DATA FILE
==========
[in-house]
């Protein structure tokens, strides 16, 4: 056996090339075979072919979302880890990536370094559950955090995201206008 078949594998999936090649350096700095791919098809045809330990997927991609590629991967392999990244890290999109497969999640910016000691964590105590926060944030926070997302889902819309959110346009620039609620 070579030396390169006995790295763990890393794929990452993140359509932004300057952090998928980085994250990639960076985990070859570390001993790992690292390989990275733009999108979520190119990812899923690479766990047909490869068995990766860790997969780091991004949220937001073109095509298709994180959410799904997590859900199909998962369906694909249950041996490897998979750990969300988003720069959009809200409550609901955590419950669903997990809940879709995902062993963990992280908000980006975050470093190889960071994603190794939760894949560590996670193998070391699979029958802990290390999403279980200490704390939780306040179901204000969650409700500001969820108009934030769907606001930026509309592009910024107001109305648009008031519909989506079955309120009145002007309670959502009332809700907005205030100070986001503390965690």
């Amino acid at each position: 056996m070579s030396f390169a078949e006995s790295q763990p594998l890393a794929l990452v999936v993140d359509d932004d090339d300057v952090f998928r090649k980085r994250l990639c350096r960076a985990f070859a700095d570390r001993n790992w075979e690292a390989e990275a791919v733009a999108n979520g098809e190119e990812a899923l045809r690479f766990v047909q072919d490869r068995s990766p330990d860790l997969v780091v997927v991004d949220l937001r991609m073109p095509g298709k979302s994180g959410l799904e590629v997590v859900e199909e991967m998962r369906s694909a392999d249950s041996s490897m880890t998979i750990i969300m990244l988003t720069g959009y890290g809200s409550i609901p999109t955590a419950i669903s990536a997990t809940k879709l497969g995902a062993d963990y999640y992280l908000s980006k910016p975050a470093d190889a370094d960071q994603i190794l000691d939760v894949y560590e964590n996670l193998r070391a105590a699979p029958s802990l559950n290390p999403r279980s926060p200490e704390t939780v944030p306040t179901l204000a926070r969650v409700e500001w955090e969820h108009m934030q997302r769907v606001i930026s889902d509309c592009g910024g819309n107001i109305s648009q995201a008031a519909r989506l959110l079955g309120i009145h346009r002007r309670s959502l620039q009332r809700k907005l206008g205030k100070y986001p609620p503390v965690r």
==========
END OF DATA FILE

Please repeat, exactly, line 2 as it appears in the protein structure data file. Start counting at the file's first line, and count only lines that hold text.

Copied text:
């Protein structure tokens, strides 16, 4: 056996090339075979072919979302880890990536370094559950955090995201206008 078949594998999936090649350096700095791919098809045809330990997927991609590629991967392999990244890290999109497969999640910016000691964590105590926060944030926070997302889902819309959110346009620039609620 070579030396390169006995790295763990890393794929990452993140359509932004300057952090998928980085994250990639960076985990070859570390001993790992690292390989990275733009999108979520190119990812899923690479766990047909490869068995990766860790997969780091991004949220937001073109095509298709994180959410799904997590859900199909998962369906694909249950041996490897998979750990969300988003720069959009809200409550609901955590419950669903997990809940879709995902062993963990992280908000980006975050470093190889960071994603190794939760894949560590996670193998070391699979029958802990290390999403279980200490704390939780306040179901204000969650409700500001969820108009934030769907606001930026509309592009910024107001109305648009008031519909989506079955309120009145002007309670959502009332809700907005205030100070986001503390965690």